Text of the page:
How manufacturers can pivot from response to re-conceptualisation

SYSPRO chief innovation officer, Kevin Dherman.

Over the past few months, the impact of the pandemic has forced many businesses to scale back operations or shut down completely. Other organisations have been fortunate to reinvent their business models to remain relevant. The key to survival however lies in the ability to change in order to create long-term, positive outcomes for the business. SYSPRO chief innovation officer, Kevin Dherman, explains.

According to a recent McKinsey report entitled Elevating customer experience excellence in the next normal, in order to survive, nearly all organisations should reorient their business model to become more digitally focused. A good example can be seen in the retail industry, where bricks and mortar has been supplemented by e-commerce platforms.  This has largely been driven by changes in consumer spending behaviour, where customers have been shopping from the safety of their home.

While many consumers have opted to make purchases online, some stores have chosen to shut their doors and open ‘dark stores’ or fulfilment warehouses. A dark store is a retail outlet or distribution centre that caters exclusively for online shopping. This pivot allows them to increase revenue streams by improving customer service and shortening the supply chain.

Prior to the pandemic, Coles and Woolworths had already been operating dark stores as part of their online grocery shopping service but for many retailers, the dark store shift has been reactionary. In April the Accent Group, parent company of retailers including Platypus and The Athlete’s Foot, turned some of its retail locations into dark stores to help meet the jump in demand for its online shopping. Accent Group was able to continue to operate online during the pandemic, despite closing stores.

While retail has remained agile, research by McKinsey has shown that B2B companies may be too focused on the present, but the big question now is how manufacturers can tap into the potential of e-commerce to not only respond to the pandemic, but also reimagine the industry for the long haul. The answer may lie in technology and more specifically in application integration.

Connecting directly with the consumer

Within the supply chain, wholesale manufacturers typically sell products to retailers, which then sell directly to consumers. In order to meet the new consumer demand, some manufacturers have opted to turn that model on its head by incorporating a retail model and selling directly to the public. In order to save on costs and respond immediately to end customer needs, manufacturers are not opting to build entire e-commerce sites from scratch, but rather to leverage existing platforms such as Amazon or

To achieve this, they have turned to a software intermediary, known as an API, that allows application programs to interact with each other and share data technology. These API services help to move organisations from a linear supply chain to a circular supply chain by giving manufacturers the ability to connect to the whole world, not just their immediate environment. This is more relevant for food and beverage manufacturers who may have had to change their supply chain during the pandemic. For example, the Australian wine industry demand from China dropped due to the pandemic and the tariffs imposed on Australian wine imports. By plugging an API into their existing ERP, it could enable these businesses to reroute produce initially aimed for export markets or local restaurants and focus on selling these through domestic channels where consumers can buy the products direct online.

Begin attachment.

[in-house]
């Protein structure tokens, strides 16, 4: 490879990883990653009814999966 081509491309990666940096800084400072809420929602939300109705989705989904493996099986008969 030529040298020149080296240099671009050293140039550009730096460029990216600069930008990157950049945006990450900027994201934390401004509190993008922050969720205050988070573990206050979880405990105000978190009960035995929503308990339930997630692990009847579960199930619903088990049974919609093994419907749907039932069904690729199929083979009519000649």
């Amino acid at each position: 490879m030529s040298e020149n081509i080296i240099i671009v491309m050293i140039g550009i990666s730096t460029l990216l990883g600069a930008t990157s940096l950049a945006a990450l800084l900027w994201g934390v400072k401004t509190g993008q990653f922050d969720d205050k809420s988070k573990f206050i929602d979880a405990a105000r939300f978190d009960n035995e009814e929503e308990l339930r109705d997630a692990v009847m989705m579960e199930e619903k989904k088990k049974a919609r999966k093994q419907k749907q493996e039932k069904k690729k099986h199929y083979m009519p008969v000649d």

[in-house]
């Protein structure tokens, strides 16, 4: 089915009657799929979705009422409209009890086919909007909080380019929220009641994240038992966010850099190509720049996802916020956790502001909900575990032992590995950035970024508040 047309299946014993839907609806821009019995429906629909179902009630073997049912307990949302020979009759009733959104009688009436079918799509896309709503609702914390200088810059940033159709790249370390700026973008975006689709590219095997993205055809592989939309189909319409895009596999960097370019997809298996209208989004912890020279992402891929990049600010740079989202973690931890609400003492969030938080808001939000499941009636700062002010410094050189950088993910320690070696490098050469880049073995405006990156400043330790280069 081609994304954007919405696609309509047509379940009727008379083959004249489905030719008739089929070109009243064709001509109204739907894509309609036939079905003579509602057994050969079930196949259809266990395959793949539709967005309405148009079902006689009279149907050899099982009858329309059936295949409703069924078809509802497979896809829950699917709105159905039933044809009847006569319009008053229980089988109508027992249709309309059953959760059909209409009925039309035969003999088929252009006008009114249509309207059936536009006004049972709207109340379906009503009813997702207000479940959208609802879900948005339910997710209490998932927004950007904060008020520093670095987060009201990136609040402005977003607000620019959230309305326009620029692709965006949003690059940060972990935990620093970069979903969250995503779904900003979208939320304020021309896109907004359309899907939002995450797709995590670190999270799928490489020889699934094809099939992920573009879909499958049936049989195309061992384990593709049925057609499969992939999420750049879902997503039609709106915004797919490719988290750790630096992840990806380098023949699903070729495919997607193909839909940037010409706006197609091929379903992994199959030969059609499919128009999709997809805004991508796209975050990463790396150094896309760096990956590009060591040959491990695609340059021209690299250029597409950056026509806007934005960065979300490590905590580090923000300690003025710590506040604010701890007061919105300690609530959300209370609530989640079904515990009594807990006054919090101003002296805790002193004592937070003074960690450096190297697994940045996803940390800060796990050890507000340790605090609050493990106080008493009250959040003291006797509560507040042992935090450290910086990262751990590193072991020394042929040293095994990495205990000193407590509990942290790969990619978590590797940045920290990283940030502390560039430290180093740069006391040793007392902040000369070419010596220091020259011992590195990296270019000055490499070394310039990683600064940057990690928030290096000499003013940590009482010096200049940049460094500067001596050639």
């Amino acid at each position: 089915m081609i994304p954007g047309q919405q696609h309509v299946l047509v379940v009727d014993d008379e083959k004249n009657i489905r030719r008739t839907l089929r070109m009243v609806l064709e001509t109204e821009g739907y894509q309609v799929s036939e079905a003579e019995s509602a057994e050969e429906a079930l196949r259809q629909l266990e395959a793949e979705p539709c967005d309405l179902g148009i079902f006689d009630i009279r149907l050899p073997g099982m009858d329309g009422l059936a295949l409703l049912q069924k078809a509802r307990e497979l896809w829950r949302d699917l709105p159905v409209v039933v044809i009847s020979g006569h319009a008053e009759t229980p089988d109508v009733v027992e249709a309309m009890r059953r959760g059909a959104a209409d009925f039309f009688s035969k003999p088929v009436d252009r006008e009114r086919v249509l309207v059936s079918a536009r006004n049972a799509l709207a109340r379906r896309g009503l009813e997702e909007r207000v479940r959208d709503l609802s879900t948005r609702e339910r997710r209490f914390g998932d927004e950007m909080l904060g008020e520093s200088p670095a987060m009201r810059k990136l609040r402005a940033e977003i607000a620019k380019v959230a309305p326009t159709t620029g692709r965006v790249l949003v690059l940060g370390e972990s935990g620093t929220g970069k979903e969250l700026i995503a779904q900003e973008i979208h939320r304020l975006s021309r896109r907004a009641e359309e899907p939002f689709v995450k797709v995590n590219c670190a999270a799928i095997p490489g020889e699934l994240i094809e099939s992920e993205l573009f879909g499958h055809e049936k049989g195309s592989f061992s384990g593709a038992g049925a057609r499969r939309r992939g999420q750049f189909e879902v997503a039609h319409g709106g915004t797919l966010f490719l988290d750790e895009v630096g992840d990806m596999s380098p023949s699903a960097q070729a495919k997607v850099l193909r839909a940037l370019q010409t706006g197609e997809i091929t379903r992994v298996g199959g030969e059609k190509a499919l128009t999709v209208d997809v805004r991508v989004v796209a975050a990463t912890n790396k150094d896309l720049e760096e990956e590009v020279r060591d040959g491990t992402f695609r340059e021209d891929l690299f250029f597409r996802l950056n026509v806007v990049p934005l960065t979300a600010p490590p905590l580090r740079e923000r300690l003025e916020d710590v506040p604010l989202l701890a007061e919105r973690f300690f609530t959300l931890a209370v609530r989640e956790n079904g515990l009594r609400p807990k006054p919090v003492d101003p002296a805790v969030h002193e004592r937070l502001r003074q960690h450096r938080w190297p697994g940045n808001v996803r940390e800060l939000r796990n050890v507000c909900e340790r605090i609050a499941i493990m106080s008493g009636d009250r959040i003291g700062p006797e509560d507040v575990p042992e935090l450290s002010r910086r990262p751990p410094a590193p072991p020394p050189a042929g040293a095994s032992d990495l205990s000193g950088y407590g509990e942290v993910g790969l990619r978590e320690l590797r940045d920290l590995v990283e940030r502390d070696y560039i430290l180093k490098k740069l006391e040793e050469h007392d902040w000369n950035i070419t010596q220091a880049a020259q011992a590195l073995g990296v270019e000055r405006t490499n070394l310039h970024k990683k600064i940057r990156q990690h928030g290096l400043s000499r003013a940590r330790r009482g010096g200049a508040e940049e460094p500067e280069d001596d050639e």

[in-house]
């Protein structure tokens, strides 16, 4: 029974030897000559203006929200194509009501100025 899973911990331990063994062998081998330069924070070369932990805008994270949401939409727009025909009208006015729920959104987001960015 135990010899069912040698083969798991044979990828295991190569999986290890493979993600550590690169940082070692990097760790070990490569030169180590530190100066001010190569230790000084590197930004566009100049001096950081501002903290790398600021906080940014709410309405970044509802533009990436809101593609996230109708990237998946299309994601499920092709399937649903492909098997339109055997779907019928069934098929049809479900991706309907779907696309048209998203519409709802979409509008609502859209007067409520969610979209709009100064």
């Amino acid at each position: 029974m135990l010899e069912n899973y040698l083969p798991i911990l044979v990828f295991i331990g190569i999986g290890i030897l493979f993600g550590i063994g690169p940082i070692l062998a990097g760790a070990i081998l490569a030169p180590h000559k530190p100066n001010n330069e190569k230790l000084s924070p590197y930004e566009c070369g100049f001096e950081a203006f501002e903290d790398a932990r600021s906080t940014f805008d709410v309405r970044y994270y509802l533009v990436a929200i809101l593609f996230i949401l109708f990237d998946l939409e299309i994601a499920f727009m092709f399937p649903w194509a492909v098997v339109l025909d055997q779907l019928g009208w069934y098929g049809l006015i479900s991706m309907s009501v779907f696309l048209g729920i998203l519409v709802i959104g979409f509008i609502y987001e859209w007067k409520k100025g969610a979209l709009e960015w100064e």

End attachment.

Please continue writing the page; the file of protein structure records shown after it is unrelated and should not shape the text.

The ERP Advantage

Enterprise resource planning software (ERP) is an integral component in ensuring a successful pivot.  Not only will it provide real-time visibility of stock, but also offers a back-end-system that will support the collection and control of payments in direct consumer sales.

Another advantage is that returns can be tracked and digitally accounted for, including the authorisation of returns, issuing of credit notes and tracking of returned inventory.

Progressing beyond the Pivot

While the pandemic continues, an opportunity is presenting itself for manufacturers to think out of the box. A pivot is much more than an ‘experiment’, it’s an opportunity for businesses to re-evaluate their customer and workforce journeys, re-mapping them to comply with regulatory requirements for now and into the future.

There are also multiple connected platforms from Amazon, GraysOnline and ebay, to plug into and create new revenue streams. These platforms already have a captive audience that manufacturers can use to tap into their desired demographic.  It is now up to manufacturers to reimagine what is possible.

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